The usual way to make a connection to an NFS server to access shared files is to create an automount entry and let macOS do the rest. The technical parameters to establish the connection are stored onto a directory node, and the connection will be associated with a folder, the mount point. As soon as any program, for example the Finder, opens the mount point, macOS will automatically establish the connection to the server and the shared files will become visible. Further information can be found in the introductory chapter.
Disconnecting the server is also handled automatically, as soon as the operating system realizes that files from the mount point have no longer been in use for some period. Apple’s default is set to 60 minutes. In case the mount has not been used within that time frame, it will be disconnected automatically. This way, the memory consumption and the overhead to monitor all server connections will always be as low as possible. This is important because especially in large networks, creating several thousand automount entries is not unusual.
Automount entries are stored onto one or more directory nodes. All directory nodes currently accessible from your computer will be automatically found and listed by NFS Manager. For each node, a line Automounts from… will appear in the overview of configuration topics in the control window.
The node /Local/Default is always available. You can use it to store entries locally on this computer. In this case, the entries cannot be shared between multiple computers, however. Each client has to be configured separately.
To add a new entry, click the button [+] below the table. A new line with default values will be inserted. You’ll have to overwrite the values with the data applicable to your configuration:
Specify either the DNS name or the IP address of the server to which a connection should be made at NFS Server. If the server advertises its NFS services to the network using Apple’s Bonjour technology, you can also click the button Select… and choose the server from a list.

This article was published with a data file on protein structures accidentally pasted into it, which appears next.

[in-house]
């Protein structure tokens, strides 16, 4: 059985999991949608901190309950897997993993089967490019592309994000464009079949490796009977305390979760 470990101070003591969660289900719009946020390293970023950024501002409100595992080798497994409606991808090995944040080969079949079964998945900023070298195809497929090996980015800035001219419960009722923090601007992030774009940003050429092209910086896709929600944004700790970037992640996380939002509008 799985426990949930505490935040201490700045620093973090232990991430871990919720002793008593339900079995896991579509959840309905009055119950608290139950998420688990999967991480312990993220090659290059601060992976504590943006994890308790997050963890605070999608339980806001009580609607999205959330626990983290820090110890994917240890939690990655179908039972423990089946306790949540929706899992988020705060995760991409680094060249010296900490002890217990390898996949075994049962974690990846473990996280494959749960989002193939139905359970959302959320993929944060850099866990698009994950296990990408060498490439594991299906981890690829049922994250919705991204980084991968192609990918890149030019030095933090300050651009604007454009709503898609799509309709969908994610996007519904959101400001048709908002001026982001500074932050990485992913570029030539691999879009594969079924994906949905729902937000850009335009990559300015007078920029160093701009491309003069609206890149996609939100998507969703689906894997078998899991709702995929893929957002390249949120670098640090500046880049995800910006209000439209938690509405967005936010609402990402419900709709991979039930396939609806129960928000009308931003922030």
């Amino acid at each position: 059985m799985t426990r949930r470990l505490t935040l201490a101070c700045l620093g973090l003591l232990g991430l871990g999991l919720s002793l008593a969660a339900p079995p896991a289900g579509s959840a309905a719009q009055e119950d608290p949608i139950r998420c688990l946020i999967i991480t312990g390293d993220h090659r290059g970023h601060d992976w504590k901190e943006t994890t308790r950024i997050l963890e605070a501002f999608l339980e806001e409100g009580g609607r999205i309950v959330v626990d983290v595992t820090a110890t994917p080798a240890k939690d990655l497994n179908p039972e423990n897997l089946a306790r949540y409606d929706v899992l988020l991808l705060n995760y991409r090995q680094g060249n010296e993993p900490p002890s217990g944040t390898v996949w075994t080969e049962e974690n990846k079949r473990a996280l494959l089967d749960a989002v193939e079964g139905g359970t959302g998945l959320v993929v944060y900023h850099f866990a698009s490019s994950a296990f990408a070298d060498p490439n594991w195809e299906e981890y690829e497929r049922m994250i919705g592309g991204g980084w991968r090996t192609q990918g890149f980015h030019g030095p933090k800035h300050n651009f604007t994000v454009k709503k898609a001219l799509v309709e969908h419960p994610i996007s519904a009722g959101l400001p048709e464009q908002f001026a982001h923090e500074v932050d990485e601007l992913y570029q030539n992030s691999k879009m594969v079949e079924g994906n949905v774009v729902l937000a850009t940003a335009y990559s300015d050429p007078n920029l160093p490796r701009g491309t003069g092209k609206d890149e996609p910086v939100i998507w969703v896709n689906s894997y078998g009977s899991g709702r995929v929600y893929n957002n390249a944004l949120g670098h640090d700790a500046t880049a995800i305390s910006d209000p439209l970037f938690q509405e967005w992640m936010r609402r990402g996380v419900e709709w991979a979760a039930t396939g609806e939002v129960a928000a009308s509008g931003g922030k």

At Share Path, enter the name of the share which should be accessed on the server. The name is normally identical to the absolute path the server uses to access the shared files. If you don’t know the name, and the server has already been specified, you can click the button Select… to show a list of all NFS shares available on the server. The correct one can be selected. If NFS Manager doesn’t react after you have clicked the Select… button, this will indicate that there is a network problem contacting the selected server. In this case you’ll have to wait until macOS is canceling all connect requests to the selected server.
NFS Manager displays the server address (URL) for the automount in small print below the main entry fields. This address can be used with the Finder’s Go > Connect to Server feature to make a non-automatic, manual connection. You can drag or copy/paste the line directly into the Finder’s entry field.
An automount entry can be deleted by selecting it in table and clicking the button [—] below the table.
The section Mount Point specifies which folder on your computer should be used
Two different modes of operation are possible:
AUTOMATIC: macOS should automatically care about creating, naming, and removing this folder. In this case, the folders of each share or server will appear in the folder Network > Servers of your computer.